But 21% is still a big number. And it brings diversification into the spotlight.

Warren Buffett has said that “diversification is protection against ignorance. It makes little sense if you know what you are doing.”

That’s true. As investors, we diversify to protect ourselves from the unknown.

But the “correct” amount to invest in any single position depends on a couple of factors.

Short-Term or Long-Term Diversification

Conventional wisdom says that short-term trading is riskier than long-term investing.

But I disagree. Short-term trading can be a lot less risky.

If you trade in and out of a stock, you’re not likely to ride it all the way to zero. But if you’re a passive buy-and-hold investor — you just might.

For a long-term buy-and-hold position, I put a cap at 5% of the total portfolio. That assures diversification.

If a stock does really well and grows to a larger percentage, I might let it run for a while.

But I’m comfortable investing 3% to 5% of my portfolio in a single stock for a long time.

Here’s how this could play out.

If a 5% position gets cut in half, you’ve lost 2.5% of your total portfolio. In a $100,000 portfolio, you’ve lost $2,500. We can recover from that.

Using a short-term trading strategy with hard and fast rules telling you when to enter and exit means you can put more of your money into a trade.

But be smart. You don’t want to make a massive trade right before the company releases quarterly earnings, and get caught with your pants down.

Investing more than 10% in a single stock is OK if you use good risk management and keep a close eye on the position.

How Big is the Stock?

Apple is one of the largest companies in the world. It has an army of analysts watching its every move.

Taking a large, outsized position in a stock Apple’s size isn’t crazy. Apple makes up about 6% of the S&P 500, for crying out loud.

If you own shares of an S&P 500 index fund, you have a concentrated positon in Apple — whether you wanted it or not.

But think about a small-cap biotech or cannabis stock. Do you really want to invest a large chunk of your net worth in something speculative that could go out of business tomorrow?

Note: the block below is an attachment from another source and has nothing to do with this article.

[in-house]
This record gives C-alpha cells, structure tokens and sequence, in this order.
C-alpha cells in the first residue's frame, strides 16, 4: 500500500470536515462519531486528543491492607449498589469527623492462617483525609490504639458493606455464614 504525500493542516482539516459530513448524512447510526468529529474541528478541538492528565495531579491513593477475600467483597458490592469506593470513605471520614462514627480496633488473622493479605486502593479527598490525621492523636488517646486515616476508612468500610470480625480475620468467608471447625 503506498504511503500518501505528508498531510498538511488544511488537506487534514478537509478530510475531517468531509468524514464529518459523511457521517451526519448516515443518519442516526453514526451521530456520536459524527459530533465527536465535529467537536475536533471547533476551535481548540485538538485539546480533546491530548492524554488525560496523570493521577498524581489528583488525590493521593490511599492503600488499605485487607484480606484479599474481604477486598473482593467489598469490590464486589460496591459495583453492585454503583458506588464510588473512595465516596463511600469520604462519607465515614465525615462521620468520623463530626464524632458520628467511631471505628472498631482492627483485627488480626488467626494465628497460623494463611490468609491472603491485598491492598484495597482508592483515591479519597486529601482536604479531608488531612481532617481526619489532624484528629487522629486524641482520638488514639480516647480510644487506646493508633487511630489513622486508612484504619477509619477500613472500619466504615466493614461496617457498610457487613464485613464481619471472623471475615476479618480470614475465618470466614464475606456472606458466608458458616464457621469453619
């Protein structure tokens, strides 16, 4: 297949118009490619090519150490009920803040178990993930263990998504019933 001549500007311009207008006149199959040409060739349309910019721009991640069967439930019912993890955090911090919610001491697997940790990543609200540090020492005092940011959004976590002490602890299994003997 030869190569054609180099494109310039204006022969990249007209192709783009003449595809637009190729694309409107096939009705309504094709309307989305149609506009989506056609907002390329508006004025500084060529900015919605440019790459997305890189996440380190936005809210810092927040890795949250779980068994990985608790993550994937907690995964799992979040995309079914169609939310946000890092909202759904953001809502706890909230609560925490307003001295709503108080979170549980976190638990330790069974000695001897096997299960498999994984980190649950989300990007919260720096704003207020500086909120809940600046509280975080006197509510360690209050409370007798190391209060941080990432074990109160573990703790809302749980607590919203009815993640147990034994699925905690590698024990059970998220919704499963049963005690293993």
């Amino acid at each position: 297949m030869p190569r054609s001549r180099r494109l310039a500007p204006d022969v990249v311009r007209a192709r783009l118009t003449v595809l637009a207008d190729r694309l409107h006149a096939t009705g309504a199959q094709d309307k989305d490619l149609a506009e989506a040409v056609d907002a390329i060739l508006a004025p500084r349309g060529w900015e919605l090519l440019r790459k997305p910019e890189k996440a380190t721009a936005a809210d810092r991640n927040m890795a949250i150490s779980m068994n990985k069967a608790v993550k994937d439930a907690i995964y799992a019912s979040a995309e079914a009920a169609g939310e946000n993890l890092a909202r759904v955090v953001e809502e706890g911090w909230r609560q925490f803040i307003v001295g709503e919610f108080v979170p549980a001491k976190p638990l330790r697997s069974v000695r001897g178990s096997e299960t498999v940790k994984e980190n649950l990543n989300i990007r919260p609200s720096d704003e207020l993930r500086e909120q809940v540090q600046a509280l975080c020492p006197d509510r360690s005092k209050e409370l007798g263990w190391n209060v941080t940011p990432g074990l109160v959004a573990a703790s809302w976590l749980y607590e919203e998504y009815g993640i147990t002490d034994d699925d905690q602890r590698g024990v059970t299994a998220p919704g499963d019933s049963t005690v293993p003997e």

Use the example of another successful investor: Ray Dalio of Bridgewater fame.

He popularized the concept of “risk parity.” In a nutshell, it means you should base the size of a position on its risk. The riskier a position, the smaller it should be. The less risky, the larger it should be.

Through this lens, Buffett isn’t crazy to overload his portfolio in Apple.

If you’re going to have an outsized position, it’s better to do it in something large and, relatively speaking, safe.

In the end, even those of us who know what we’re doing would be wise to diversify. It’s protection against ignorance.

And, frankly, as passive investors without a seat on the board of directors, we’re all a little ignorant.

Charles Lewis Sizemore, CFA is the principal of Sizemore Capital Management, an RIA based in Dallas, Texas.

Warren Buffett Is Buying Pipelines. Should You?

Well, it finally happened.

Warren Buffett put some of his massive cash hoard to work. He spent nearly $10 billion buying Dominion Energy’s natural gas pipelines and storage assets.

Berkshire Hathaway, Buffett’s holding company, agreed to a $4 billion purchase of Dominion’s natural gas assets. It took on another $5.7 billion in the company’s debt.

Given the Oracle of Omaha’s reluctance to buy anything these days, this is making headlines. It marks his first significant purchase since the COVID-19 outbreak started. It’s his largest acquisition since his 2016 purchase of aerospace company Precision Castparts.

The financial press pores over every move Buffett makes — and picks each one apart for clues.

So, today, we’re playing Monday morning quarterback (technically Tuesday morning, I suppose).

We can glean insights from Buffett’s latest buy.

It Wasn’t THAT Much Money — to Buffett

Sure, $10 billion sounds like a lot of money.

But Berkshire Hathaway had over $137 billion in cash on its balance sheet as of last quarter.

And Warren Buffett’s big bets dwarf $10 billion.

He spent $37 billion on Precision Castparts and $44 billion to buy railroad Burlington Northern Santa Fe.

Look at his public stock portfolio. His stake in Apple (AAPL) is worth about $62 billion. He has nearly $20 billion each in Bank of America (BAC) and Coca-Cola (KO).

So, taken alone, we shouldn’t draw major conclusions that Buffett is “betting big” on energy infrastructure. But it’s an interesting buy for a couple of reasons.

All About Moats